I do feel left out, discriminated against and intimidated by my son’s special ed teacher. ANd I have tried to bend over backwards not to be labeled as a “bridge burner”. The first day I met her she said “I’ll be your son’s teacher for the next 3 years so you HAVE to put up with me!” I thought she was just being witty. Man! Was I wrong.
    I was a active memeber of the PTO and in touch with all parents and staff, the Gym coach, music teacher and the principal. In three years, she systematically worked against each of my connections saying that SHE is responsible for my son not them!
    She gangs up against me with the speech therapist and shoots down all my real concerns and manages to write the IEP that SHE WANTS. They YELL at my son when he fails to say hello to a peer who just greeted him. They yell at him when he is not paying attention. That is their idea of mainsteaming a kid with Aspergers!

    I see her giving important information to other moms in a friendly way. when i request the same information, she gives a short, curt reply or redirects me to some website or some telephone number . She has excluded my son from field trips without asking me. When I confront her she becomes defensive. She never sends me the permission slips on time EVER! and she blames it on my son as if he is doing it on purpose. When some other vindictive school staff lied to her about what my son said during a health class(They asked him to touch some brain model, he refused because of sensory issues and they said “I don’t care! Every one else touched it” and he said “I don’t care what everi other kid did!”
    , she called me, yelled at me and her exact words were “You can’t use your son’s disability as an excuse not to discipline him. She didn’t even try to see what exactly happened.
    Sure NOt all special ed teachers can be as bad as my example but I am totally depressed and traumatized. All I have to do is think of the number of times I have been bullied or discriminated against and I lose my sleep. . she even openly told me “You can’t get rid of me!” in an IEP meeting. ANY question I ask her is seen as a bad parent trying to get her fired. I asked the district to tranfer my son. They always say, we’ll have to do it ONLY after a re-evaluation.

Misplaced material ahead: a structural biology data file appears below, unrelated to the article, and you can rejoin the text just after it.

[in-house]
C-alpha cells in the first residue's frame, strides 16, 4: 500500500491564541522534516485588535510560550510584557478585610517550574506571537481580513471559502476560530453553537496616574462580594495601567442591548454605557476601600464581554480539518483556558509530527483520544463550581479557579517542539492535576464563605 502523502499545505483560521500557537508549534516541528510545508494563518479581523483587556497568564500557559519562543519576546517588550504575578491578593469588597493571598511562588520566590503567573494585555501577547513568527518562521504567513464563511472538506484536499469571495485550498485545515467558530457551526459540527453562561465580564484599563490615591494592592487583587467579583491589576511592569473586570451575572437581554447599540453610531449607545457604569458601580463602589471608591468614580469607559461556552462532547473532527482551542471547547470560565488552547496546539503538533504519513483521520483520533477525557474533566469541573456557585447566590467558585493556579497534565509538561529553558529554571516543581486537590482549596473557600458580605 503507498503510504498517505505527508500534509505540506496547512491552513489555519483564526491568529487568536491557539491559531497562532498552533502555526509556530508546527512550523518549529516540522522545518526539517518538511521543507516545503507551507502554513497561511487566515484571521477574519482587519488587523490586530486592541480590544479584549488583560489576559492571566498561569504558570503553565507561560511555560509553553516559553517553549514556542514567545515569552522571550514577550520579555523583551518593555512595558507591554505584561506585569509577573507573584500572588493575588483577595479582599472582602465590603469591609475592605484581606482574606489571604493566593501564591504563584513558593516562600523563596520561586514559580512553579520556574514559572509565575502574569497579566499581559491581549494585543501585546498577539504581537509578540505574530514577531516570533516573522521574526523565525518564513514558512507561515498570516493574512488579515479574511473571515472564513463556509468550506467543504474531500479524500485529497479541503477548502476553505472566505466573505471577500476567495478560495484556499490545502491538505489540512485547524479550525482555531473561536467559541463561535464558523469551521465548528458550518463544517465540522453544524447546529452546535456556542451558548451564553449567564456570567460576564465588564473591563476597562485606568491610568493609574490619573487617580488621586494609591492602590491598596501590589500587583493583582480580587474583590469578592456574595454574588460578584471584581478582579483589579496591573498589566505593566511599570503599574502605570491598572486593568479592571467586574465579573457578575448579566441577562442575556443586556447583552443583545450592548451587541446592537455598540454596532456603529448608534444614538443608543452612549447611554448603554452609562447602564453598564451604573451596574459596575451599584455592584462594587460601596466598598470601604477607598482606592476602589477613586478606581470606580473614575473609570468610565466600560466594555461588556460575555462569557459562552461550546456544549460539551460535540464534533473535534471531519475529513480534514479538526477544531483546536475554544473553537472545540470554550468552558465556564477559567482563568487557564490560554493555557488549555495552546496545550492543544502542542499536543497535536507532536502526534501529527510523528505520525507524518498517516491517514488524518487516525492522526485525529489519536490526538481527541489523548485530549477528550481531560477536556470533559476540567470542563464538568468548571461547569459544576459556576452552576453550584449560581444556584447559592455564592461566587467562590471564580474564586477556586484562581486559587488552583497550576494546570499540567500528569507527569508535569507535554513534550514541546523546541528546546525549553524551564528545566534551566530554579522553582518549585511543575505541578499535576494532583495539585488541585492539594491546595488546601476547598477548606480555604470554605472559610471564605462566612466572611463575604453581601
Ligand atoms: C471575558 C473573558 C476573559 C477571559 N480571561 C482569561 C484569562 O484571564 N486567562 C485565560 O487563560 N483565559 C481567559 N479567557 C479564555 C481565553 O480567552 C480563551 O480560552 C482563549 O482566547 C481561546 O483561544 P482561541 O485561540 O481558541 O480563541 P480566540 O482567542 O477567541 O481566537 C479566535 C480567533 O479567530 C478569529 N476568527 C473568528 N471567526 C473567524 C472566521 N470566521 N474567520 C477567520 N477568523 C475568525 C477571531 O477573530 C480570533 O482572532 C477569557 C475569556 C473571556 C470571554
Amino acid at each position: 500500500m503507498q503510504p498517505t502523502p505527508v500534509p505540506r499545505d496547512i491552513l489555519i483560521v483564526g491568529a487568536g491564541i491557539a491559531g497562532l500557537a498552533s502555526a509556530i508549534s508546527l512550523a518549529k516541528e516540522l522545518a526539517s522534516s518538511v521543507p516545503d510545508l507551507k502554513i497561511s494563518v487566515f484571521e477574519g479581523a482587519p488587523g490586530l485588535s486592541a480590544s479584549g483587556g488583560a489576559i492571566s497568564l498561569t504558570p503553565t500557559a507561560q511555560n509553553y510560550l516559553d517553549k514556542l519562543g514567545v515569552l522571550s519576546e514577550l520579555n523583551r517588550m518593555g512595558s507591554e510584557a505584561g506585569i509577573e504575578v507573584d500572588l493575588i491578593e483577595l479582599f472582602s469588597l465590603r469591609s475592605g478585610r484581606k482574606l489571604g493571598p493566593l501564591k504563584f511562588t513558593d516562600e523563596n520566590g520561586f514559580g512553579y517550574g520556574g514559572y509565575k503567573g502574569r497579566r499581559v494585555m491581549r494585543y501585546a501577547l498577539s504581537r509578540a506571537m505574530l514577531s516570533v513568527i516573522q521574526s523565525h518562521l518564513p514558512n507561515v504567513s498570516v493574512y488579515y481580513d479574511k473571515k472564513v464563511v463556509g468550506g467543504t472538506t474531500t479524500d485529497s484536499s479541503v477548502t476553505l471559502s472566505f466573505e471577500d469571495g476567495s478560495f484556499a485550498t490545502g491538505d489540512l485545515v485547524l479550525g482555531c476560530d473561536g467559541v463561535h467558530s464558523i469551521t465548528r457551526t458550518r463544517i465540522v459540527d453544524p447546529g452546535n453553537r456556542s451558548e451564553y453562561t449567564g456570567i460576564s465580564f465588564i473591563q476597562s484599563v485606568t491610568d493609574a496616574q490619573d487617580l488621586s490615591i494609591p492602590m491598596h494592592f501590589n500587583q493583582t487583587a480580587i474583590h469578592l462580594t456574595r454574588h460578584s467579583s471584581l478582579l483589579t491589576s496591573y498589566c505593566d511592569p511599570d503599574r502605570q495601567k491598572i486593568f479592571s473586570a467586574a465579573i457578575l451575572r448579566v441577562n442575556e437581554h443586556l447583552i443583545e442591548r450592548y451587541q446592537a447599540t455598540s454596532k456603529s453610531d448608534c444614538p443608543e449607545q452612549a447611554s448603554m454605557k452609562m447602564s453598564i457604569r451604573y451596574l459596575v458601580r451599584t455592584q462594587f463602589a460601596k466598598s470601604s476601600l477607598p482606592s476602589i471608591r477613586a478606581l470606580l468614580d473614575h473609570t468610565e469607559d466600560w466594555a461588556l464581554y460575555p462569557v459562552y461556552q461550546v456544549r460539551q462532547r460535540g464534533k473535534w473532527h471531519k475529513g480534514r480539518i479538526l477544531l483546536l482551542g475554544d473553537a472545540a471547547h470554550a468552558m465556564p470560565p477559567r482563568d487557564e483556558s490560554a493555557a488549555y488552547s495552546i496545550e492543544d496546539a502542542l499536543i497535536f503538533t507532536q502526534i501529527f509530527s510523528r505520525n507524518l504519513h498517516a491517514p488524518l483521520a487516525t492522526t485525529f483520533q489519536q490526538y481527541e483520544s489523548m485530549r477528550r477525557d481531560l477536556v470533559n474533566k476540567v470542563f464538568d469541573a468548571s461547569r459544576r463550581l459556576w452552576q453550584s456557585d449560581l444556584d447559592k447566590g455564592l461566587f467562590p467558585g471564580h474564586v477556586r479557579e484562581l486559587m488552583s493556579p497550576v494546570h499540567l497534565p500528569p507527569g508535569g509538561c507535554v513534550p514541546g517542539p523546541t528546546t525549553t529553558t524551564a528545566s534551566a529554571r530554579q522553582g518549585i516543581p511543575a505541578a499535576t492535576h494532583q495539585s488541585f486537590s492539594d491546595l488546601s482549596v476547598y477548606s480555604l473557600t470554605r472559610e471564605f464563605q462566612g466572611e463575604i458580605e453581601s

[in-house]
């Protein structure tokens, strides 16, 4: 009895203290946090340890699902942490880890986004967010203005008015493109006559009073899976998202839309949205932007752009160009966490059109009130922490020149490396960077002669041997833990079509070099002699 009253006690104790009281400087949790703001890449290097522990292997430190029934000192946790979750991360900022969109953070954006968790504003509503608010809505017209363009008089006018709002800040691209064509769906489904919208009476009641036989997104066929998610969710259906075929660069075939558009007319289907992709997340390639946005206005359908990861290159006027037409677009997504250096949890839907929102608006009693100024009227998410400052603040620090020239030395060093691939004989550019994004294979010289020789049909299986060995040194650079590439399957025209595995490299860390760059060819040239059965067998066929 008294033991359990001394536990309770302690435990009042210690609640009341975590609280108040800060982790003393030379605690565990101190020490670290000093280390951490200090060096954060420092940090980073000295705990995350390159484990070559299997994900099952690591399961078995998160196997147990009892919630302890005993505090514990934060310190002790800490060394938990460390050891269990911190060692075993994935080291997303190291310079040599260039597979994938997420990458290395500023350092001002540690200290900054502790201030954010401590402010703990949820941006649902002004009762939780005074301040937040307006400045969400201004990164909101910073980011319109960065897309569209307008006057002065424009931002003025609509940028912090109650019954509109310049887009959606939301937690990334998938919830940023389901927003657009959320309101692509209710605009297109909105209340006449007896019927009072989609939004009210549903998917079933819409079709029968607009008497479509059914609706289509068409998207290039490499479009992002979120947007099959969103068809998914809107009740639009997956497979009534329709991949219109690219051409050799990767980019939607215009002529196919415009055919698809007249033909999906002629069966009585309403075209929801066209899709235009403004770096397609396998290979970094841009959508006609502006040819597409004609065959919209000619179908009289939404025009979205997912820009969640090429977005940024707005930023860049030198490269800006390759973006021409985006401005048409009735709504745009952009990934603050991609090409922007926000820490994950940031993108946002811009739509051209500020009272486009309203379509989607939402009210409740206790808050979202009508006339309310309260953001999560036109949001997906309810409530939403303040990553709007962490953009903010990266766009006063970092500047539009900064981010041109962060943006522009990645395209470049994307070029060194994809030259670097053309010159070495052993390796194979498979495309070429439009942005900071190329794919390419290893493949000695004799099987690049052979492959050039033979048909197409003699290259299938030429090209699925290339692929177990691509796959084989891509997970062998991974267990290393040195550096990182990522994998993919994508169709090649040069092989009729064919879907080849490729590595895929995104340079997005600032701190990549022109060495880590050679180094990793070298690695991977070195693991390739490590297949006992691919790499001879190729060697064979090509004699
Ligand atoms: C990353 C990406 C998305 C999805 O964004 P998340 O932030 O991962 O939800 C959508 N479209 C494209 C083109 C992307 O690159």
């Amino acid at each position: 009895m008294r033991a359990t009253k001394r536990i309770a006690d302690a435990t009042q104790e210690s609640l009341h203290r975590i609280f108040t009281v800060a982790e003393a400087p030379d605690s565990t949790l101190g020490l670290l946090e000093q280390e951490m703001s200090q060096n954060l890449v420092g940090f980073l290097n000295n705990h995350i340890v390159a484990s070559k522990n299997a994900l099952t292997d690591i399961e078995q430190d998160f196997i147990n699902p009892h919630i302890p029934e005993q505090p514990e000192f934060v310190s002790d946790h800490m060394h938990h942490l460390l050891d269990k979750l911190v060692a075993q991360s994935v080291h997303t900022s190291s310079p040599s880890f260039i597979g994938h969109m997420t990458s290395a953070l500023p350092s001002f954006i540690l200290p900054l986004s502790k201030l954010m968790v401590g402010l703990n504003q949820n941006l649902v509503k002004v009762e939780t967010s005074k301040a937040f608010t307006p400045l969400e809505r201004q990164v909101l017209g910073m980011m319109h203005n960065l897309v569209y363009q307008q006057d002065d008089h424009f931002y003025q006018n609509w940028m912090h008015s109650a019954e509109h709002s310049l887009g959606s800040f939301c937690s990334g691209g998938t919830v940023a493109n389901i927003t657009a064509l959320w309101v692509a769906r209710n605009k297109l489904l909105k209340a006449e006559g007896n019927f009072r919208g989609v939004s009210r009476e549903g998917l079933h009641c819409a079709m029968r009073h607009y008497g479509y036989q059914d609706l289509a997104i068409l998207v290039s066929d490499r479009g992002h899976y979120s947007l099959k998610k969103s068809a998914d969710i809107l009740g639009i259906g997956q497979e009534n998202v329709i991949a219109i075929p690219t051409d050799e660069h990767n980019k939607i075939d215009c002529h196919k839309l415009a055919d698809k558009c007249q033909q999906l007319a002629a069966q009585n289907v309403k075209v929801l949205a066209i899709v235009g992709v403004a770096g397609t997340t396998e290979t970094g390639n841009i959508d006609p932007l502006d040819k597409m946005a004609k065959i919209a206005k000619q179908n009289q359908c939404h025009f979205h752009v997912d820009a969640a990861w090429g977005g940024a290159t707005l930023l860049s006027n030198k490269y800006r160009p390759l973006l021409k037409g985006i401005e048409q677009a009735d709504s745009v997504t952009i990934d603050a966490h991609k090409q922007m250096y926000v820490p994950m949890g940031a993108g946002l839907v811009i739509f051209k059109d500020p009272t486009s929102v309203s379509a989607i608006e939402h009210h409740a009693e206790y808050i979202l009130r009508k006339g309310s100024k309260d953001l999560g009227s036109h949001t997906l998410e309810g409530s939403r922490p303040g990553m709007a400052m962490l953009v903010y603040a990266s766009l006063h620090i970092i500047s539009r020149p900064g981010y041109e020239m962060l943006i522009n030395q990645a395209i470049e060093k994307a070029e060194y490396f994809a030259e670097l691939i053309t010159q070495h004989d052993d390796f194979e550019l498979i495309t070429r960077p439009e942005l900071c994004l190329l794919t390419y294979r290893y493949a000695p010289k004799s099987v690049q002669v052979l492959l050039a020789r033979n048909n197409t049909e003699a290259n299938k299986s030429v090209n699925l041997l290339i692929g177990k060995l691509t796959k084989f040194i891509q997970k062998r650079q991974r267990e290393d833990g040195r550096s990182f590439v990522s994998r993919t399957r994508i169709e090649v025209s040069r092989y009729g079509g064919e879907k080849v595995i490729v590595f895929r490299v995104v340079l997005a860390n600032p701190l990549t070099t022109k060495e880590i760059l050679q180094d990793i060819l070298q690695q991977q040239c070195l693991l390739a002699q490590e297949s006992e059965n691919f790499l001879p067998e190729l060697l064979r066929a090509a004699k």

I took my son’s private tutor/speech therapist to a meeting just to be sure that I wasn’t being paranoid about my concerns and the school’s apathy, It just made matters worse! The special ed teacher and the school speech therapist became so angry and paranoid that they even refused to make eye contact with me during the meeting. Even their opening statement was defensive and combative. It was 2 hours of descrbing what a probematic boy I have how they are all saints trying to teach this XXXXXXX monster some life skills and academic skills. For a whole year, they made a case against me sending him to a private therapist becuase too much therapy was frying his brain and it is getting hard for THEM to do their jobs and made sure I stopped that!

    Now they give me a smug look as if to say “Finally we managed to get her to tow the line”

    Believe me when I say that my son (who has Aspergers and a rare form sleep-based seizure disorder) has always been given the best-behaved kid label in every camp, every game, every playdate wven reading class he has attended. I am disheartened that I am runing hsi education by being in the bad books of a REALLY vicdictive special ed team.
    Sorry, . Moms who boast of being teacher-friendly-never-burned-any-bridges types have no idea that it has nothing to do with their good personality . THEY WERE JUST LUCKY NOT TO BE PUT IN MY SHOES.

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I’m NOT Your Enemy: Secrets from Your Child’s Special Education Teacher